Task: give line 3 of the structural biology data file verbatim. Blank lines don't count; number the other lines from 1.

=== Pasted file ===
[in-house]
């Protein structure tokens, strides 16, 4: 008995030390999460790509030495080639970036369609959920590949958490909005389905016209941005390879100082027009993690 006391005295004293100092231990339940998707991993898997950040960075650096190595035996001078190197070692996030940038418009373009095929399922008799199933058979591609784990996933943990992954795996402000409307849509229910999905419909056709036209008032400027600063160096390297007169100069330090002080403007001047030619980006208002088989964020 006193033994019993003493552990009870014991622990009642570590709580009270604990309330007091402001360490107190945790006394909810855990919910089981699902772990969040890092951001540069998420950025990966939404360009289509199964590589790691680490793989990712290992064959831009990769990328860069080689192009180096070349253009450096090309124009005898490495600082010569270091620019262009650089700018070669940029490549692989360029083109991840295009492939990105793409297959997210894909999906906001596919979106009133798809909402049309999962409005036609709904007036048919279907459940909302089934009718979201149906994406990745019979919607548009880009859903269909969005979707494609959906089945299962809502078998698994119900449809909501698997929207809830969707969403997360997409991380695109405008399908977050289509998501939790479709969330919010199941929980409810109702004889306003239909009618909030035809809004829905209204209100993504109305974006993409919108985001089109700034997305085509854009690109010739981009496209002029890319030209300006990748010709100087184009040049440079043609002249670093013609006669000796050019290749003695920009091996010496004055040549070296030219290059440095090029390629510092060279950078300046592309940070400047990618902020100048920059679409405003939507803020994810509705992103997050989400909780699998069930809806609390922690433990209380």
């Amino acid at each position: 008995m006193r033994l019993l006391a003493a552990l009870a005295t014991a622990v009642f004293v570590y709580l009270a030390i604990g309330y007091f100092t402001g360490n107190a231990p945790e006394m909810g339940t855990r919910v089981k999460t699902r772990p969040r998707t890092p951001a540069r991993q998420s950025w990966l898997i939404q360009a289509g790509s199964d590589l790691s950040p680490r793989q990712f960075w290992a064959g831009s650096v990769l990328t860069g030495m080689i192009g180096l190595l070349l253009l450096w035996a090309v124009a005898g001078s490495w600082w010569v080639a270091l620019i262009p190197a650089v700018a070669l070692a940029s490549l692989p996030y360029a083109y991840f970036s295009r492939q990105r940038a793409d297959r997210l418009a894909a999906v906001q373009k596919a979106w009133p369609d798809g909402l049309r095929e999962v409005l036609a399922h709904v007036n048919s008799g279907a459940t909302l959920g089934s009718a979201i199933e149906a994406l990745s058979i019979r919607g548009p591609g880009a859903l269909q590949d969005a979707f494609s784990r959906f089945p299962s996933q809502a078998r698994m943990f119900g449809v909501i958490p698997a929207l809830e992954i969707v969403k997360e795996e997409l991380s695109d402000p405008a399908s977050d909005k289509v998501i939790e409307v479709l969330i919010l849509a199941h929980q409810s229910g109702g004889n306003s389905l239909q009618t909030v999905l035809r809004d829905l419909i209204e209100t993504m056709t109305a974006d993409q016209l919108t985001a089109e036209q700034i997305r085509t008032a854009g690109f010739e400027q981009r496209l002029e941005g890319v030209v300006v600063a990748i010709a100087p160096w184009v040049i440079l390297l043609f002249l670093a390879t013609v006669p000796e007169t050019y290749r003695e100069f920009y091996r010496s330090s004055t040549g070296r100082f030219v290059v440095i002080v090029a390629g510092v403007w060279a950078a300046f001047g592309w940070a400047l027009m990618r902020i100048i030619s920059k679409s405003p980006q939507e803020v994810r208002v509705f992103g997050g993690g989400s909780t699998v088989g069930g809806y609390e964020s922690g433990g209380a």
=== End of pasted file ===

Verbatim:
């Amino acid at each position: 008995m006193r033994l019993l006391a003493a552990l009870a005295t014991a622990v009642f004293v570590y709580l009270a030390i604990g309330y007091f100092t402001g360490n107190a231990p945790e006394m909810g339940t855990r919910v089981k999460t699902r772990p969040r998707t890092p951001a540069r991993q998420s950025w990966l898997i939404q360009a289509g790509s199964d590589l790691s950040p680490r793989q990712f960075w290992a064959g831009s650096v990769l990328t860069g030495m080689i192009g180096l190595l070349l253009l450096w035996a090309v124009a005898g001078s490495w600082w010569v080639a270091l620019i262009p190197a650089v700018a070669l070692a940029s490549l692989p996030y360029a083109y991840f970036s295009r492939q990105r940038a793409d297959r997210l418009a894909a999906v906001q373009k596919a979106w009133p369609d798809g909402l049309r095929e999962v409005l036609a399922h709904v007036n048919s008799g279907a459940t909302l959920g089934s009718a979201i199933e149906a994406l990745s058979i019979r919607g548009p591609g880009a859903l269909q590949d969005a979707f494609s784990r959906f089945p299962s996933q809502a078998r698994m943990f119900g449809v909501i958490p698997a929207l809830e992954i969707v969403k997360e795996e997409l991380s695109d402000p405008a399908s977050d909005k289509v998501i939790e409307v479709l969330i919010l849509a199941h929980q409810s229910g109702g004889n306003s389905l239909q009618t909030v999905l035809r809004d829905l419909i209204e209100t993504m056709t109305a974006d993409q016209l919108t985001a089109e036209q700034i997305r085509t008032a854009g690109f010739e400027q981009r496209l002029e941005g890319v030209v300006v600063a990748i010709a100087p160096w184009v040049i440079l390297l043609f002249l670093a390879t013609v006669p000796e007169t050019y290749r003695e100069f920009y091996r010496s330090s004055t040549g070296r100082f030219v290059v440095i002080v090029a390629g510092v403007w060279a950078a300046f001047g592309w940070a400047l027009m990618r902020i100048i030619s920059k679409s405003p980006q939507e803020v994810r208002v509705f992103g997050g993690g989400s909780t699998v088989g069930g809806y609390e964020s922690g433990g209380a």